holding false beliefs (Rotenberg, 1991).

Despite preschool children'

ability to carry out and understand the

consequences of their own deliberate deception, most children do not seem to

understand the deceptive potential of a television commercials until much

later in their development (Robertson & Rossiter,


This may be

because commercials are constructed with every effort to convey the

appearance of the truth.

Until children's prior experience includes repeated

opportunities to verify advertising claims against reality or to experience

interactions among their family and peers that question and discredit the

commercials' claims

, they have insufficient cues that the message is not


Previous Intervention

to Encourage Parental Mediation

of Children

's Television


Although constructive mediation of children

's television viewing appears

to be strongly associated with desirable outcomes for children, the results of

interventions to

encourage parents to mediate their children

viewing are

mixed at best (Greenberg,

Abelman & Cohen

,1990; Heald,

1980; Matthews,


In one of the more successful interventions, a self-selected sample of

64 elementary and 43 middle school students were interviewed at school

about their viewing preferences and behaviors.

Parents of these children

were interviewed by phone about their rearing practices,

their perceptions of


Parents were randomly assigned to one of three experimental conditions

or a control grot

viewing guide.


Parents in the experimental groups were sent a television

One group received a guide listing only programs with only

large amounts of violent content or other antisocial programming.

Recommendations to forbid children to watch these programs were included.

Another group received a guide with only prosocial programming along with

recommendations to encourage child viewing of these programs,

and a third

group received a guide with a mix of antisocial and prosocial programming

that encouraged prosocial and discouraged antisocial viewing.

mailed to parents once a week over a six-week period.

Guides were

Parents were not

aware that two months later children would be interviewed to determine

their viewing during the experimental period.

When interviewed, children indicated that parents in the treatment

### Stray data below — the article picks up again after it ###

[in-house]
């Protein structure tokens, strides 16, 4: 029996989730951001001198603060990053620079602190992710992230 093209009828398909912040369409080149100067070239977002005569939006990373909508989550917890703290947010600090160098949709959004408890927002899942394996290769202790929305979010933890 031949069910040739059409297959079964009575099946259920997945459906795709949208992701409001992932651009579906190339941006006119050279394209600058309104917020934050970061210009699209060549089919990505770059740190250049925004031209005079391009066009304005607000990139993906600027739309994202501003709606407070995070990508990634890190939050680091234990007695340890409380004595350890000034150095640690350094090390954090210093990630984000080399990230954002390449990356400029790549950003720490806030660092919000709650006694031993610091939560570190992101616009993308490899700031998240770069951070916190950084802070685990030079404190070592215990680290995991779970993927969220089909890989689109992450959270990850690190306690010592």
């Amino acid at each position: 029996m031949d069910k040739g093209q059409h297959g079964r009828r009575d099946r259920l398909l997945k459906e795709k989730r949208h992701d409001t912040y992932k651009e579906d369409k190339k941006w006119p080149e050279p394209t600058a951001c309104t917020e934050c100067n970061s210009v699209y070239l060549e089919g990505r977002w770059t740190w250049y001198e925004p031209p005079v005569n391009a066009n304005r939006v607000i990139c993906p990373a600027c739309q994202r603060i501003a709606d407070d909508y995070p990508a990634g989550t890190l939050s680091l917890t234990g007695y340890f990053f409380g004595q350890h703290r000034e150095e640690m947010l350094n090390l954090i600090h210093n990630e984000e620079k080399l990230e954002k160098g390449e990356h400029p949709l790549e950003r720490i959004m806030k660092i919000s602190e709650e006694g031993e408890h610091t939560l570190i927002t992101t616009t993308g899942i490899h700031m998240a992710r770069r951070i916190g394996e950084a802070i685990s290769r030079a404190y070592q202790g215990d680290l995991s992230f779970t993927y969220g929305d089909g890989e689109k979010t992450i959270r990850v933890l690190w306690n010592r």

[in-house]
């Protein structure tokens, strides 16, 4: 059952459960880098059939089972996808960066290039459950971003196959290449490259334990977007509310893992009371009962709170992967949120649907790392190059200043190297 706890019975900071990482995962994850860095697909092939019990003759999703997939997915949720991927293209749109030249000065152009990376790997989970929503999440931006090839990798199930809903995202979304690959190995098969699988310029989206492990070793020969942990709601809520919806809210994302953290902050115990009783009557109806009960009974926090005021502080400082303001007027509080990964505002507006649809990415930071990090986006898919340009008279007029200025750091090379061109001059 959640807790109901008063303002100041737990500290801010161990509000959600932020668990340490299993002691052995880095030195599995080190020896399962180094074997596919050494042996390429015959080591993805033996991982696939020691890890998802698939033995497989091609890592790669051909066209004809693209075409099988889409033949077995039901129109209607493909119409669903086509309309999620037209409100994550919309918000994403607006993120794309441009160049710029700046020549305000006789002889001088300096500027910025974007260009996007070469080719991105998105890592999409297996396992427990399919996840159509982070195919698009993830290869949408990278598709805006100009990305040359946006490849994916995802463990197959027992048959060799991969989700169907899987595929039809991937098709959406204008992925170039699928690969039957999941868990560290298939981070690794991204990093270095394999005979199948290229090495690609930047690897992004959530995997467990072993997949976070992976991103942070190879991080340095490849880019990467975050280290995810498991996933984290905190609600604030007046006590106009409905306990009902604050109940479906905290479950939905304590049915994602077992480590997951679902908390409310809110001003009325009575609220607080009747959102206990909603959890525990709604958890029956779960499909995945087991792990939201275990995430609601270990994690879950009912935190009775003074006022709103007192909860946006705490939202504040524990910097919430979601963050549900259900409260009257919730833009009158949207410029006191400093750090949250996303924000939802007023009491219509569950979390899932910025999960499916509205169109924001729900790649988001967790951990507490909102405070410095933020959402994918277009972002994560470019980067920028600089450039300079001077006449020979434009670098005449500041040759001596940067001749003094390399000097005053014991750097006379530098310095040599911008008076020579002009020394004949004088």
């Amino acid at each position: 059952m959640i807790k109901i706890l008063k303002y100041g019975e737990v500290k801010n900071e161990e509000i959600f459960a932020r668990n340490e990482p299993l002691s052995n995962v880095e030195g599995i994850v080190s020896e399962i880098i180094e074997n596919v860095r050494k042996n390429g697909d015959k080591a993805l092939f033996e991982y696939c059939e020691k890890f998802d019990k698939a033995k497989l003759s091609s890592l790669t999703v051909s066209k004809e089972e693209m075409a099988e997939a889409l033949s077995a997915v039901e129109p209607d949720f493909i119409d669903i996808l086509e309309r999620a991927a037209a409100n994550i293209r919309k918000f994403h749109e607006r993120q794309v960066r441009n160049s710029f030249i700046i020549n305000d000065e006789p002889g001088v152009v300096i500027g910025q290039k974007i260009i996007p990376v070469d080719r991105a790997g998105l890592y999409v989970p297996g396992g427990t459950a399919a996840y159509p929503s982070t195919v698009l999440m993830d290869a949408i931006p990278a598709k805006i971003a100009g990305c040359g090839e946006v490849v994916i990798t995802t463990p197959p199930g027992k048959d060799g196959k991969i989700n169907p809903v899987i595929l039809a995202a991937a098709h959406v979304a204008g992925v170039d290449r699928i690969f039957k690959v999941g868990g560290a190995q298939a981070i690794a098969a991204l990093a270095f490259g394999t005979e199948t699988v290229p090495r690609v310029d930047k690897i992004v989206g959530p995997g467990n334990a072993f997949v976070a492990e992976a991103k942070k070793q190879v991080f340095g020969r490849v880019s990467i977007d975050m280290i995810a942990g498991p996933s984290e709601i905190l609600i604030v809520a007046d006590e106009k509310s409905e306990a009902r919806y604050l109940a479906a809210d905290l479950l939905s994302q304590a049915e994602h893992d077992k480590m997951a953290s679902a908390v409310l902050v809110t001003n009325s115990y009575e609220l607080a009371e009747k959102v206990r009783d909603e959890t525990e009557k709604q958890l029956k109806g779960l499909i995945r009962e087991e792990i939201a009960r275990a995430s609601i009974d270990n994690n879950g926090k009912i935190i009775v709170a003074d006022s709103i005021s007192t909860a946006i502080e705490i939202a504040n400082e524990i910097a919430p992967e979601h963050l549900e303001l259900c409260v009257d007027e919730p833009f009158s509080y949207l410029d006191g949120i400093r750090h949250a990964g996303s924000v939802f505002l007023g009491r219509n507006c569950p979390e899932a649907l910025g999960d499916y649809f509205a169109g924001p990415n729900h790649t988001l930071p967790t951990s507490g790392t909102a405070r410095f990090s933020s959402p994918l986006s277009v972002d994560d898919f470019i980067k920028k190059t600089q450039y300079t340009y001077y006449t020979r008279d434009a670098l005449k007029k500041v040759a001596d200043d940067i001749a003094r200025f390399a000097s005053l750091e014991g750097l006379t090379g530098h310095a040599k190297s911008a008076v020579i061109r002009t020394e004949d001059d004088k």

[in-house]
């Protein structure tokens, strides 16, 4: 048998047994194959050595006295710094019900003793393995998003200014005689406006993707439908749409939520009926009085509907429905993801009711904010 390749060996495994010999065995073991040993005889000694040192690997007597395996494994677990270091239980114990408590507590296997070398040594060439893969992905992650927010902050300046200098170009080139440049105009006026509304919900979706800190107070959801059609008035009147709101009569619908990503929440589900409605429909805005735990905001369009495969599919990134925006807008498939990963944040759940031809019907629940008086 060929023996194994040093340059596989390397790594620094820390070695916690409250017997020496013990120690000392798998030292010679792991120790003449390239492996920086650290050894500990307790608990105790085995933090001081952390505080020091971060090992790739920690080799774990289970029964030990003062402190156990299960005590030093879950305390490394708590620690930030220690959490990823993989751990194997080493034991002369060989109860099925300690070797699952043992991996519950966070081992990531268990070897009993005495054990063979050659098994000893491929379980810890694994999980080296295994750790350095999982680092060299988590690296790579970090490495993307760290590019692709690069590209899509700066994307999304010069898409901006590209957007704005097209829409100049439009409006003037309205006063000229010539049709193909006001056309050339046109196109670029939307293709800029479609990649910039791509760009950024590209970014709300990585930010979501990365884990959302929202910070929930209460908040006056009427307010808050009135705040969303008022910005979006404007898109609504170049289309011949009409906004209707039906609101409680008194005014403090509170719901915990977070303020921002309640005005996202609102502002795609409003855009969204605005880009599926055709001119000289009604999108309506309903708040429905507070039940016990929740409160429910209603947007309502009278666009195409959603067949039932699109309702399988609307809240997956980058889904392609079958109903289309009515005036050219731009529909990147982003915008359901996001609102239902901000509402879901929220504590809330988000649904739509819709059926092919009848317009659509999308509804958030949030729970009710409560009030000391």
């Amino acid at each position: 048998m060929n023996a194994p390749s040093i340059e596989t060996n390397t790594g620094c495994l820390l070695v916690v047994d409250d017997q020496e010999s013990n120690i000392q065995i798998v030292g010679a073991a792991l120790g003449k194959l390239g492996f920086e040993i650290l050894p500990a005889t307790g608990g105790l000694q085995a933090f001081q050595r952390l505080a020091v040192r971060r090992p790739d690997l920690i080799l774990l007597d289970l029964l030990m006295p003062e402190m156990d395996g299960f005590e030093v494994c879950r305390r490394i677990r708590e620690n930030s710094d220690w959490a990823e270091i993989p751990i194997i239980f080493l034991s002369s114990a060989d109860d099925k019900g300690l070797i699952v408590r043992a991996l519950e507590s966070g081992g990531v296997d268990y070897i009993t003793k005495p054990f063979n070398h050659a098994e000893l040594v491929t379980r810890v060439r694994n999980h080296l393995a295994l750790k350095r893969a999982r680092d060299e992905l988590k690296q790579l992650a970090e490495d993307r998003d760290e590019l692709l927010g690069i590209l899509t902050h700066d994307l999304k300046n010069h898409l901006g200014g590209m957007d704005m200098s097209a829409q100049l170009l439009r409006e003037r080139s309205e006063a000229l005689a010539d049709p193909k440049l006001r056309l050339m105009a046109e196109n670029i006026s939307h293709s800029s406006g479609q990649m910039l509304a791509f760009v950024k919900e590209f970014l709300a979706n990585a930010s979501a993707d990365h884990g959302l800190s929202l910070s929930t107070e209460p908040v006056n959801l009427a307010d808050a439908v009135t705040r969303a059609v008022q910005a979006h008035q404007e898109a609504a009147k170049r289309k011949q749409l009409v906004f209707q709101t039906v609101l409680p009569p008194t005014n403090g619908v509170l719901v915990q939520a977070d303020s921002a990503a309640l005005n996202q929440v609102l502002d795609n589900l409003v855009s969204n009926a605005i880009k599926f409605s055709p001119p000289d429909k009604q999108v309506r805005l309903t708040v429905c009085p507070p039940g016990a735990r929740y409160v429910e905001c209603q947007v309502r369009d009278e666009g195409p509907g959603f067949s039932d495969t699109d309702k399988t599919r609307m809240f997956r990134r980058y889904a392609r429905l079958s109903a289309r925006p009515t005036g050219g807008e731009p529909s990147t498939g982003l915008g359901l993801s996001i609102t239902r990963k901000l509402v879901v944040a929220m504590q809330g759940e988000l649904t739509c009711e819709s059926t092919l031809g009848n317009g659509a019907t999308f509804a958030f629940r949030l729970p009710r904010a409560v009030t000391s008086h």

conditions made significantly more programming recommendations than

parents in the controlled condition.

Parents who received the antisocial list

discouraged antisocial viewing more than parents who received both

antisocial and prosocial lists.

Parents who received the prosocial list only

discouraged antisocial viewing more than either of the other groups.

Other attempts to help parents increase mediation have been less


Parents who received television guides that included reviews of

the programming and recommendations of good viewing selections for

_ ..

mailed information to parents about the content of each lesson.

The mailed

materials included suggestions for implementing strategies to regulate and

mediate their child


A comparison of responses on a questionnaire


parental mediation and family communication patterns between

control subjects who were not mailed the material and experimental group

parents who were mailed the material showed no differences on measures of

knowledge about effective parental strategies and self-reported parental

mediation carried out during the experimental period.

Parent Intervention

The most essential element of preparing children to succeed in school

has been identified as responsible parents and a health-nurturing home-life



Moore 1990; Wikeland, 1990).

Although most everyday

interactions between parent and child are not explicitly instructional,

children constantly seek the meaning,


and connotation of everything

around them (Rogoff,


Studies in a variety of cultures reveal that

adults spontaneously guide children

's participation by building on the child'

perspective and adjusting adult concepts to reach children's




Vygotsky saw this type of social interaction as central to


development and described intellectual development as a process of

learning to use intellectual tools through social interaction.


interaction and guidance provided by people who have achieved some skill,

- .. .- n *. .

Similarly, parents are well positioned to guide and nurture their child's

acquisition of skills as active, interpreting,

selective television viewers.

The "zone of proximal development" describes children


abilities that lend themselves to enhancement through parental or adult

interaction or apprenticeship.

Social interaction and guided participation are

central to enhancing those abilities in the zone of proximal development.


's skills may build rapidly through routine "guided participation in

ongoing cultural activities" as they (children) observe and participate with

others (Rogoff, 1990, p.16).

An effective method for facilitating the

apprenticeship process

is to respond to the child'

point of focus and then

engage the child in dialog relevant to their immediate point of interest.